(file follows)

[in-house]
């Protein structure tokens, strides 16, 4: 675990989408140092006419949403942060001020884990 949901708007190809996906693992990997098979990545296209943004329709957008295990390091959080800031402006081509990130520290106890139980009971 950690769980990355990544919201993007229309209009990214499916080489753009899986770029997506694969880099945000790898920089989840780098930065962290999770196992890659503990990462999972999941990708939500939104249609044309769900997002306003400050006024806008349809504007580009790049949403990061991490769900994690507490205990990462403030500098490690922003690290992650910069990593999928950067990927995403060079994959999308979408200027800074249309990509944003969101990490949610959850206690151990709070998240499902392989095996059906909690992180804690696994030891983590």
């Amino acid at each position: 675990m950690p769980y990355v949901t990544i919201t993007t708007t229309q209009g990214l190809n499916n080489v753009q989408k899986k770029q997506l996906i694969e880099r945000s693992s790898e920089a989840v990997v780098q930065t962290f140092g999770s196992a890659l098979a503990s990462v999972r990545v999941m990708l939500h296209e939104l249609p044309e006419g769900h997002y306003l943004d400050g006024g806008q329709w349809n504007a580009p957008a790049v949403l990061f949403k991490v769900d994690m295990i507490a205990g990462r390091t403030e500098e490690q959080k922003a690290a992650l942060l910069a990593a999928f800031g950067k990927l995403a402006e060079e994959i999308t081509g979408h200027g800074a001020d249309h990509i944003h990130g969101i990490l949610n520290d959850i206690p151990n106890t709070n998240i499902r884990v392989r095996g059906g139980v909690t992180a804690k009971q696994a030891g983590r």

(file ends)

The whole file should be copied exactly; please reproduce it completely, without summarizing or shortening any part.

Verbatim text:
[in-house]
């Protein structure tokens, strides 16, 4: 675990989408140092006419949403942060001020884990 949901708007190809996906693992990997098979990545296209943004329709957008295990390091959080800031402006081509990130520290106890139980009971 950690769980990355990544919201993007229309209009990214499916080489753009899986770029997506694969880099945000790898920089989840780098930065962290999770196992890659503990990462999972999941990708939500939104249609044309769900997002306003400050006024806008349809504007580009790049949403990061991490769900994690507490205990990462403030500098490690922003690290992650910069990593999928950067990927995403060079994959999308979408200027800074249309990509944003969101990490949610959850206690151990709070998240499902392989095996059906909690992180804690696994030891983590």
């Amino acid at each position: 675990m950690p769980y990355v949901t990544i919201t993007t708007t229309q209009g990214l190809n499916n080489v753009q989408k899986k770029q997506l996906i694969e880099r945000s693992s790898e920089a989840v990997v780098q930065t962290f140092g999770s196992a890659l098979a503990s990462v999972r990545v999941m990708l939500h296209e939104l249609p044309e006419g769900h997002y306003l943004d400050g006024g806008q329709w349809n504007a580009p957008a790049v949403l990061f949403k991490v769900d994690m295990i507490a205990g990462r390091t403030e500098e490690q959080k922003a690290a992650l942060l910069a990593a999928f800031g950067k990927l995403a402006e060079e994959i999308t081509g979408h200027g800074a001020d249309h990509i944003h990130g969101i990490l949610n520290d959850i206690p151990n106890t709070n998240i499902r884990v392989r095996g059906g139980v909690t992180a804690k009971q696994a030891g983590r």